START could repair American image
The New START Treaty, which limits the amount of strategic nuclear weapons that both the United States and Russia are allowed to have deployed at any time, was approved by the U.S. Senate in late December, overcoming its last hurdle.
The treaty fostered a contentious Â debate in Washington, but in the end, the treaty rightfully received 71 of 97 votes in the Senate, marking an important political victory for the Obama administration.
Opponents fear the treaty will ultimately prevent the United States from building strategic missile defense systems in Europe, and have argued that there wasnât enough time to resolve this issue.
âWhen majority leader Harry Reid, [D-N.V.] asked me if I thought the treaty could be considered in the lame-duck session, I replied I did not think so given the combination of other work Congress must do and the complex and unresolved issues related to New Start and modernization,â said Sen. Jon Kyl, R-A.Z., in a written statement Nov. 16.
The next day, Sen. Richard Lugar, R-I.N., ranking member of the Foreign Relations Committee, spoke passionately against the idea of avoiding a vote during the lame-duck session.
âEvery senator has an obligation in the national security interest to take a stand, to do his or her duty,â he told reporters in November.
Lugar was right to push for a vote, as the treaty is effective for the United States and its allies for multiple reasons.
To start, the treaty symbolically and diplomatically strengthens the relationship between the United States and Russia.
The Russian Federation still has important political, economic and military influence around the globe. Russian aggression to the current framework of the international system could also have a greater impact as the reach of U.S. foreign policy diminishes.
In the second decade of the 21st century, Russiaâs international role will be significantly defined by its coalescence or its divergence with the United States and its allies. New START should allow the former enemies to work together on certain security issues, such as Iran.
The treaty also ensures that all United States and Russian nuclear materials are accounted for and under safeguards because it re-establishes continued on-site inspections and verification procedures of each sidesâ Â nuclear facilities.
Inspections allow each side to be Â fully aware of their counterpartâs nuclear arsenal, while also providing greater assurance that all nuclear materials are accounted for.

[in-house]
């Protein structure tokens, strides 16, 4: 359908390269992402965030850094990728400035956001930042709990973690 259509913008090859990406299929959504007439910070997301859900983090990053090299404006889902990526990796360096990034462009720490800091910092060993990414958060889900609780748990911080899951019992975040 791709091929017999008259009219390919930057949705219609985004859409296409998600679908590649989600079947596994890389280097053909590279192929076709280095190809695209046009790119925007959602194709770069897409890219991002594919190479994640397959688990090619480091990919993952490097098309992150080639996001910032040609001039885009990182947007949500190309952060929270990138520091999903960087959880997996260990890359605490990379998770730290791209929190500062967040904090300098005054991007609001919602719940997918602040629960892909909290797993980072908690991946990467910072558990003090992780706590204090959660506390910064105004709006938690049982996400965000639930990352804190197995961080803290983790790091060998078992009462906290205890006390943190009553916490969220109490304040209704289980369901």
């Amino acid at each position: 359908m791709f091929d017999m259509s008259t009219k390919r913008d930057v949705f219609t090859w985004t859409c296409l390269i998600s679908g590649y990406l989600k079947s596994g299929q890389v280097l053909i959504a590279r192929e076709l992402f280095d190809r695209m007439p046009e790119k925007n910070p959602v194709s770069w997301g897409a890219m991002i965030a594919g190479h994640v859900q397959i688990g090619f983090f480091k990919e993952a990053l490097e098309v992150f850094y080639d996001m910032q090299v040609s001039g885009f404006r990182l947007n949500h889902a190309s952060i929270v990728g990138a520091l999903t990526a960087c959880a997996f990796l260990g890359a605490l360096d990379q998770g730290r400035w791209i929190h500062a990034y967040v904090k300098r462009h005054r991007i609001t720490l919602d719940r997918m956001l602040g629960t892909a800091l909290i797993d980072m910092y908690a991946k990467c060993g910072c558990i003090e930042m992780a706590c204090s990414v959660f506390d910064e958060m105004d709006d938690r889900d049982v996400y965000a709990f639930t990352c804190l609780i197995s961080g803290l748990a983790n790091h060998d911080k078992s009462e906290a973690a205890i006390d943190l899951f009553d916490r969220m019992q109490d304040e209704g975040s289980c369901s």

New START will rightfully be implemented from the get-go. During his press conference Dec. 22, President Obama announced that U.S. inspectors would be back on the ground at Russian nuclear bases with the passing of the treaty.
The treaty sets the precedent that the reduction of nuclear stockpiles is a practical and realistic goal.
The international non-proliferation regime led by the International Atomic Energy Agency has moved slowly in implementing lasting changes beyond establishing a norm against the development and use of nuclear weapons. But reductions from the most powerful can lessen both the international threat level and a non-nuclear weapons stateâs desire to proliferate.
âThe [New] START Treaty is an important message to non-nuclear weapon states that the worldâs two nuclear super powers are âworking on it,ââ Dr. Wayne Glass of USCâs School of International Relations noted in a Â written statement.
The treaty demonstrates how the United States can effectively dictate the international system to benefit the majority of the actors.
At the end of the Cold War, the United States assumed the international role of global moderator. Balancing its own self-interest and attempting to protect foreign citizens, the country has asserted itself militarily, exerting an unprecedented level of power around the globe.
The United Statesâ current economic struggles promise a much more diminished and restrained U.S. foreign policy. In the future, the United States will rely on others to help moderate the international system.
New START reflects this change. The Obama administration, along with the U.S. Senate, has acknowledged the need to strengthen global relationships.
Though New START is a step forward in the right direction, the United States must continue to extend its diplomatic hand to all potential allies in the interest of our security in the 21st century.
William Fay is a senior majoring in international relations. His column, âFacing our Global Challenges,â runs Wednesdays.